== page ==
March 9, 2017 at 3:46 pmDirtygum Original PosterTopics Started: 1Replies Posted: 0
I recently purchased the sweetest 6yr quarter horse cross. He’s very patient and tolerates my lack of balance at the trot better than he should. I’m 40 yrs old and just getting back into riding horses. Used to ride as a kid all the time. His trot is very big and “feels” fast. I can not for the life of me stay in the saddle without grabbing onto it…lol. I never used to have trouble staying in the saddle before. I think I’m pinching with my thighs to keep seated, but does anyone have any suggestions on how someone coming back to the sport can learn better balance at the trot on a horse with big forward movement? PS.. I ride English, so grabbing a horn won’t help me. I just need better balance! ThanksMarch 13, 2017 at 1:12 amPeetTopics Started: 0Replies Posted: 1
Two things that really helped my balance when getting back in the saddle as a grown up were to ride in two point/half seat, focusing on getting my heels as deep as possible so that I could break the knee-pinching habit and also dropping my stirrups, again thinking about letting my weight fall deep into my legs as well as staying loose in my lower back and hips (posting the trot without stirrups was good for me to stop pinching with my knees, actually) I did/do this at all gaits, especially in the spring when I’m trying to get my legs and seat back after a winter off. I went from a short strided, choppy guy to a mare with a very ground-eating stride; she felt SO much faster than my gelding at first. Lots of half seat for strength and and lots of dropped stirrups to get myself deep in the tack helped me get more used to her way of going and be stronger and more confident in my balance. It’s hard to come back as an adult; we don’t bounce off the ground like we used to! The sweet, patient ponies are a Godsend for us!April 4, 2017 at 6:08 pmJoan FryTopics Started: 11Replies Posted: 324
Peet–you’re so right about the sweet, patient ponies. I wish I had one! Dirtygum, here’s a dead simple shortcut to improve your balance. You don’t even need a horse. Stand on one leg–just raise the other one off the floor, it doesn’t matter how high–and see if you can stay that way for a count of twenty. Or ten. Or five. Even if you can only do it for two seconds, you’ll get better at it. Then stand on the other foot and do the same thing. I can usually get up to twenty (after doing it several months!), and it’s amazing how much difference it made in my ability to not only mount my (impatient) mare without collapsing on her neck, but staying square and balanced in the saddle. Right, it’s boring. But the good news is you can do it any time you stand in line (supermarket checkout, bank), or any time you find yourself on your feet, walking somewhere (like down the hall).May 16, 2017 at 9:01 amG & STopics Started: 16Replies Posted: 253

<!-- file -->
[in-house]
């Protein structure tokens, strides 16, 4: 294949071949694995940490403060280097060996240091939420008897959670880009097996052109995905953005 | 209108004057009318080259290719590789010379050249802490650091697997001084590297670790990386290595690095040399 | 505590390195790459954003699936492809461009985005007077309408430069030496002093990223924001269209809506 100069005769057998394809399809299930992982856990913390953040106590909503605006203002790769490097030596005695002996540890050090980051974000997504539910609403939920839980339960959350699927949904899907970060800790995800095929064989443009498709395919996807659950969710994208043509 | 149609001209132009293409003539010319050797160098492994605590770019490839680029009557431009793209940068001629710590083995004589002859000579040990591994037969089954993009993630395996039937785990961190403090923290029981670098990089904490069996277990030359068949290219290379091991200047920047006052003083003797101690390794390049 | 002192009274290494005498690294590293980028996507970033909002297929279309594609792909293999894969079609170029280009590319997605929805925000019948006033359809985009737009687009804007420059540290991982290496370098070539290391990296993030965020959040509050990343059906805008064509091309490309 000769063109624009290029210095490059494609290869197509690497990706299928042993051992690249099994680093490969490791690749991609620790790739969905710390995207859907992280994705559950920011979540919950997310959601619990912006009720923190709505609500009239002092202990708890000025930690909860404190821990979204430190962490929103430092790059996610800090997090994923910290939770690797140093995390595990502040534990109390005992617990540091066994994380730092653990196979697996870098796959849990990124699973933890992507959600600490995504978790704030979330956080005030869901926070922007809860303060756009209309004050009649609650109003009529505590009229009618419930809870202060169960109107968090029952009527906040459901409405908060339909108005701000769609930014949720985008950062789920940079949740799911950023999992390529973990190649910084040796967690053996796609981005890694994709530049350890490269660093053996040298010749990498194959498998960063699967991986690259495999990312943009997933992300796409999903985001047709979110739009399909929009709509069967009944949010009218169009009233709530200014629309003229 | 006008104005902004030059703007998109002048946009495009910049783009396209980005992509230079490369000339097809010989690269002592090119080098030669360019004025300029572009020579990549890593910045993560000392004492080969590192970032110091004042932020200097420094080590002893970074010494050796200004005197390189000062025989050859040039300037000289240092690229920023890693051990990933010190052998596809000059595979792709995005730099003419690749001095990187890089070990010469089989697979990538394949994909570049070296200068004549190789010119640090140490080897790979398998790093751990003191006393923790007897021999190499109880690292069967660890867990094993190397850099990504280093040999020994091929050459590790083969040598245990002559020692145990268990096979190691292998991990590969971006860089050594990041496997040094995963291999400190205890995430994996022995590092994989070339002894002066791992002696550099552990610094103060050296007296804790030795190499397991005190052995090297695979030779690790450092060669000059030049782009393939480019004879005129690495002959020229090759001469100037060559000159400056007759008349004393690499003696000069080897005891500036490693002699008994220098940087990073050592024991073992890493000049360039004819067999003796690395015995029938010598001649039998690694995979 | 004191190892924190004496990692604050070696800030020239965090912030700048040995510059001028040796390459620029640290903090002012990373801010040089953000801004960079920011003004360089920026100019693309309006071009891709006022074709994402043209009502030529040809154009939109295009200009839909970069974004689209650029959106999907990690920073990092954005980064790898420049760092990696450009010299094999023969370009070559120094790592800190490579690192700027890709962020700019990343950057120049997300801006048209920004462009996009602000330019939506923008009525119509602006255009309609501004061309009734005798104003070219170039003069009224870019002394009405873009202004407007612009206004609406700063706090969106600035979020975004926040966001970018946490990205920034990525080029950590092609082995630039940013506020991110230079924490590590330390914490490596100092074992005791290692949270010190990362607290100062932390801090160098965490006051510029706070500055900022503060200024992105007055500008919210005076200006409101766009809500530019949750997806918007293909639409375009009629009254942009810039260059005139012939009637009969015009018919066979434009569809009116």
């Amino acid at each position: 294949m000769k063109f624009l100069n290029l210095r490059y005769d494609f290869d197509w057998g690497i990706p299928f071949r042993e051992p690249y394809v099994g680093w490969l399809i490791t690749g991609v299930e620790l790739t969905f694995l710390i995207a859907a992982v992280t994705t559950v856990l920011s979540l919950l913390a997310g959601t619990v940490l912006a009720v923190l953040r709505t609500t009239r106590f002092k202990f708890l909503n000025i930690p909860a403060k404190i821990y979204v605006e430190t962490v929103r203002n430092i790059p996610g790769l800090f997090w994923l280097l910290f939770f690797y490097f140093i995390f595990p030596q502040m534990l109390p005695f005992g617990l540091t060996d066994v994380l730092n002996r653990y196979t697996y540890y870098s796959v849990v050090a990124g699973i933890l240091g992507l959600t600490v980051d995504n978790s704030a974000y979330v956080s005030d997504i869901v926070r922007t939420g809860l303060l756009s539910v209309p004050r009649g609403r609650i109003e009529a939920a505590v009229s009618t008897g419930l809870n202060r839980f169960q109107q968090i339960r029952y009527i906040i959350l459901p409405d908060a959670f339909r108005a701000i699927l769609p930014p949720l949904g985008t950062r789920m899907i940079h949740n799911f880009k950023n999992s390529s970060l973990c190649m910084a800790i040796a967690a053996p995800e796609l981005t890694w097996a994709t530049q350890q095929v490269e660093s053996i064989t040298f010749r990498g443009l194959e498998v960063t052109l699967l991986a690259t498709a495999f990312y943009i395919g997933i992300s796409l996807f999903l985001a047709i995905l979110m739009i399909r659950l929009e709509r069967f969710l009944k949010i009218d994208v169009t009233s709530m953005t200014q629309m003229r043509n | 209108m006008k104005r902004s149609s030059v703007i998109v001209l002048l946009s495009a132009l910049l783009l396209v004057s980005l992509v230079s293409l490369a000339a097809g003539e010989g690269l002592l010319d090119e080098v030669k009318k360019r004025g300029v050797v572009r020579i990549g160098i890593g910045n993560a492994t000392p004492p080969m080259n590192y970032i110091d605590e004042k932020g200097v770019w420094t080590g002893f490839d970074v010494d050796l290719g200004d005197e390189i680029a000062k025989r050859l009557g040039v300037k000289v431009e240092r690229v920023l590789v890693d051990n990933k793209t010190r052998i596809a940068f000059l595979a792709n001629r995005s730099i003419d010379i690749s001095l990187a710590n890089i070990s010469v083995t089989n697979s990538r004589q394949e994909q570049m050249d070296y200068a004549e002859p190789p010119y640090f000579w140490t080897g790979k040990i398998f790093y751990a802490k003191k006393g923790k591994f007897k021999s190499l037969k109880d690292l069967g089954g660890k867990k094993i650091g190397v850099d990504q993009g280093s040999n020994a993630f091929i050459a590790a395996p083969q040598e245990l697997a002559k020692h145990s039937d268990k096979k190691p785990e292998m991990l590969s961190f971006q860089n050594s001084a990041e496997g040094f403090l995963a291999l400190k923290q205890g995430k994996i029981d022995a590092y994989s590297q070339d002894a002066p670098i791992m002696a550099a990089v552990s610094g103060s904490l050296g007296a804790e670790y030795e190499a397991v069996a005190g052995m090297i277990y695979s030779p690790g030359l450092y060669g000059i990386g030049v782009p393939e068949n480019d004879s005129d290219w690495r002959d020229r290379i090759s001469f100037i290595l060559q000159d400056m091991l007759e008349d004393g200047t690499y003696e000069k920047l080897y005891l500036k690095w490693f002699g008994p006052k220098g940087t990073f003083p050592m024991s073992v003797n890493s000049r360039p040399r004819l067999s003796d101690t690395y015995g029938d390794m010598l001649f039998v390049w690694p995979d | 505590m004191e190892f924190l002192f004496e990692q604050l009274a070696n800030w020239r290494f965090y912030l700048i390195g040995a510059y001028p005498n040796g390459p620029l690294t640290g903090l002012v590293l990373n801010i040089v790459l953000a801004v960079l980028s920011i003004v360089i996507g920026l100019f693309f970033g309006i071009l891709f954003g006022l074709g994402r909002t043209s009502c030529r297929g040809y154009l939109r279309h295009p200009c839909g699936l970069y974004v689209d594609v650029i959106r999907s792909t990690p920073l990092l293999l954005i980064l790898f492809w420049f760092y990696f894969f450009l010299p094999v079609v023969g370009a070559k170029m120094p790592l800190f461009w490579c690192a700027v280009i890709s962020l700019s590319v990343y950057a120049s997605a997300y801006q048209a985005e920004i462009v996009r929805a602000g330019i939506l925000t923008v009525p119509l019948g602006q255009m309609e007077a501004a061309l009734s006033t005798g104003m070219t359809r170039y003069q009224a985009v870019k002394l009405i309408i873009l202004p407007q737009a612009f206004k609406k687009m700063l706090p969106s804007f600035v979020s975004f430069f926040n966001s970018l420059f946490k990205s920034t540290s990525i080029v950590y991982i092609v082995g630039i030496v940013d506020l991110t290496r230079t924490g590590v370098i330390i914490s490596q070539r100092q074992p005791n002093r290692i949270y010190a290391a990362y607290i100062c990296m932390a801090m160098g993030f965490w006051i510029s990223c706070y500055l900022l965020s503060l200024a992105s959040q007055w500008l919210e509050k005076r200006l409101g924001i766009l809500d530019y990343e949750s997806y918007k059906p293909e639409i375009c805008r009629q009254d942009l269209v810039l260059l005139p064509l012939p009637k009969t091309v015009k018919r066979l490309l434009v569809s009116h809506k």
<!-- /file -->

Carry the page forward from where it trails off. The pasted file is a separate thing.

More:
Are you having trouble with both the posting trot and the sitting trot? You may be too tense and trying too hard. If you relax, your body will be better able to balance itself. The other concept that is not taught enough is to feel what the horse under you is doing and match your rhythm to his. Eventually, you can learn to control his speed and trot by changing your rhythm and he can learn to follow your rhythm instead of you following his rhythm, but it has start with the rider sensing and matching the horses rhythm. If the rider’s and horse’s rhythms match it is more comfortable for both, and once the horse figures this out, he can learn to match the rider’s rhythm.August 9, 2017 at 3:05 amMatilzTopics Started: 0Replies Posted: 1
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